Looking for a job in Japan? You might want to start off by writing a resume by hand and using your hanko (personal seal) to prove its authenticity. If you actually get hired, you may need to get used to faxing documents to clients.
Japan enjoys a reputation as being home to high-tech gadgets and advanced robotics. But if you look more closely into corporate culture, offices remain bound to old-fashioned, paper-based customs.
“Going digital is a global trend in such places as the United States and Europe,” said Hayato Koeda, president of electronic signature service DocuSign Japan K.K. “If Japan continues to stick to traditional practices based on paper and hanko, I think it won’t be able to do business internationally.”
Launched in the U.S. in 2003, DocuSign has emerged as a major platform for digital contracts and signatures, used widely by businesses in the U.S. and other Western countries. Its Japanese subsidiary was established in November 2015.
“I think this 13-year gap between Japan and the U.S. represents the gap in people’s recognition” toward a paperless society, Koeda said.
Although the advent of new digital technologies has brought on many changes, Japan is having a hard time going paperless.
Statistics from the Japan Paper Association show that overall demand for paper in the country has been gradually declining since 2006. But demand for paper used for documents in 2016 increased 1.3 percent from the previous year to 1.84 tons. The association forecasts that strong demand will continue in 2017.
But Koeda said reducing the amount of paper at offices is just the beginning of a larger goal — improving Japan Inc.’s notoriously low productivity. He asserts that the business community’s sluggish digital makeover sits at the root of inefficiency.
Japan’s productivity-per-hour in 2015 ranked 20th among 35 Organisation for Economic Co-operation and Development (OECD) countries, according to the Tokyo-based think tank Japan Productivity Center. Japan has been the least productive among the Group of Seven industrialized countries since 1970, the survey showed.
Increasing productivity is a pressing concern, where a labor shortage has become critical amid a graying and shrinking population.
In a bid to improve productivity, a government panel on labor reform, chaired by Prime Minister Shinzo Abe, in March developed an action plan, including reducing overtime and promoting more flexible work styles such as telecommuting.
Koeda said going digital is key to achieving the government’s labor reform goals, adding that many work-related issues, such as the shortage of child care facilities and illegal unpaid overtime, can be solved if companies use digital technology more effectively.
“The number of children waiting to get a slot at child care facilities will decrease if more parents can work remotely from home,” he said.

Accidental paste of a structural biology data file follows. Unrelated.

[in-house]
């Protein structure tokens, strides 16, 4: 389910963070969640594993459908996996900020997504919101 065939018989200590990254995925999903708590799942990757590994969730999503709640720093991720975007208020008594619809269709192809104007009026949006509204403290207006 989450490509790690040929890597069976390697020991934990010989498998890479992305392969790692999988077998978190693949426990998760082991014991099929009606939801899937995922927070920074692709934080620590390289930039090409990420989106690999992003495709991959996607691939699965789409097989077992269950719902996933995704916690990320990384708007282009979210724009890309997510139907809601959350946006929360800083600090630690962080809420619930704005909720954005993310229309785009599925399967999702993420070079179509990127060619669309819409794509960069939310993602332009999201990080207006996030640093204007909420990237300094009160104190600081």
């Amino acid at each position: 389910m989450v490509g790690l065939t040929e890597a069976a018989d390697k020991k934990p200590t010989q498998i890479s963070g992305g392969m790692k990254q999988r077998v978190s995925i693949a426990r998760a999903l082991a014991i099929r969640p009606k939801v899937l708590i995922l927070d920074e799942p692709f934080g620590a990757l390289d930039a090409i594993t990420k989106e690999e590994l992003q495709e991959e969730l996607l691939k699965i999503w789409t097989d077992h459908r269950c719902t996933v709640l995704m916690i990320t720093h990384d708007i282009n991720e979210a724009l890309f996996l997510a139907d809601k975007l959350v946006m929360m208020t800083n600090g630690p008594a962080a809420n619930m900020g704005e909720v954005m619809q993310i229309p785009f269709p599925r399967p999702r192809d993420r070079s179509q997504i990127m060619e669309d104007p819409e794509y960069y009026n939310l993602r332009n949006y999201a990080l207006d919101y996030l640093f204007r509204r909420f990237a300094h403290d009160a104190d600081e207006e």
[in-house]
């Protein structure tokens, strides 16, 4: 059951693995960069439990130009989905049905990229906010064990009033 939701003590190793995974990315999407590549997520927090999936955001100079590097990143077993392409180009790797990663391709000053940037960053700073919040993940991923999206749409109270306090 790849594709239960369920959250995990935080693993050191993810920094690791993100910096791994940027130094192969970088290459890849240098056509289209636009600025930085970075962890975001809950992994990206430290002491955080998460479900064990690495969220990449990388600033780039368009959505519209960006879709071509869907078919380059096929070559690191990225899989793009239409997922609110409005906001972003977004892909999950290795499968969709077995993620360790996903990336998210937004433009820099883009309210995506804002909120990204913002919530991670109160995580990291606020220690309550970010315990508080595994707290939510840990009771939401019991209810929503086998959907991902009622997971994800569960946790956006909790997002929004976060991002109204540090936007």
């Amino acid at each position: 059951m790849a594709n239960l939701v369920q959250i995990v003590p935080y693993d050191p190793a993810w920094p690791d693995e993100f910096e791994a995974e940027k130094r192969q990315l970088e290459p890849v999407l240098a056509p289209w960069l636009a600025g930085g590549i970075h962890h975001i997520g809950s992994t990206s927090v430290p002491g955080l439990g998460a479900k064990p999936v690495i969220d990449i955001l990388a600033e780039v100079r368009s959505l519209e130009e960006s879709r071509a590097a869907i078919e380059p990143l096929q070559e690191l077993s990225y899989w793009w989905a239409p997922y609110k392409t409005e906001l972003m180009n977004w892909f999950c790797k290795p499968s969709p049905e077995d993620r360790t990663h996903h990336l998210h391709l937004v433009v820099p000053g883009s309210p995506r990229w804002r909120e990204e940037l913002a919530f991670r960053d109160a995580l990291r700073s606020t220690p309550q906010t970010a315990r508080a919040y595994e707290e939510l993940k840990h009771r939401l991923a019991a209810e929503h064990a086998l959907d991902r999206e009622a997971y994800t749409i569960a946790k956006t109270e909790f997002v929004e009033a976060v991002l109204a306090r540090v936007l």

Working with digital files also allows employees to keep track of who used which file and when — data that could become evidence if they are forced to work illegal overtime, he added.
Despite the need for reform, it is difficult for companies to go completely paperless, especially those involved with contracts, said Junichi Nagahama, general manager at IT systems vendor NRI Netcom’s digital marketing business department.
Since 2005, NRI Netcom, a subsidiary of business consultancy Nomura Research Institute, has made most of its operations paperless by using tablet devices and teleconferencing.
Going digital helped the firm make massive cuts to costs for copying documents, as well as expenses for travel between offices in Osaka and Tokyo for meetings, Nagahama said. It also enabled workers to enjoy more flexible and time-efficient work styles, including telecommuting, he added.
Still, Nagahama said physical documents remain the norm for communications with clients.
The lack of common infrastructure for exchanging digital files securely and conveniently has prevented companies from going completely digital, Nagahama said. Many people, especially senior managers and those operating smaller businesses, prefer paper-based transactions, feeling more comfortable keeping a hard copy, he said.
“It may sound a bit ridiculous, but (in some cases) people print documents they made on a computer for their clients,” he said. “Then the clients scan them and store them on their own computer. One company cannot decide and change the entire custom.”
But Shoichi Nakajima, representative director of a nationwide group of seal-makers and retailers, defended the traditional custom of using hanko, saying it has survived because it is perceived as “the most smooth, trustworthy way to prove one’s authenticity.”
To do away with customs based on paper and hanko is “next to impossible,” Nakajima said, adding that personal seals have been considered official authentication since a Meiji government policy put in place in the early 1870s.
Although there is no law requiring people to own a hanko, a personal seal registered with one’s municipality is often required when signing contracts for things like buying a used car or getting a mortgage. Business owners are also required to register an official seal when they start up.
“The hanko culture might look strange to people from other countries,” Nakajima said. “But it is the basis of a unique tradition … inherent to the identity of Japan.”
But DocuSign’s Koeda isn’t so sure. He warns that companies will lose competitiveness if they don’t modernize.
“Fax machines are already displayed at a museum in the U.S., while they are still used at many offices in Japan,” he said. “That’s something people should worry about.”
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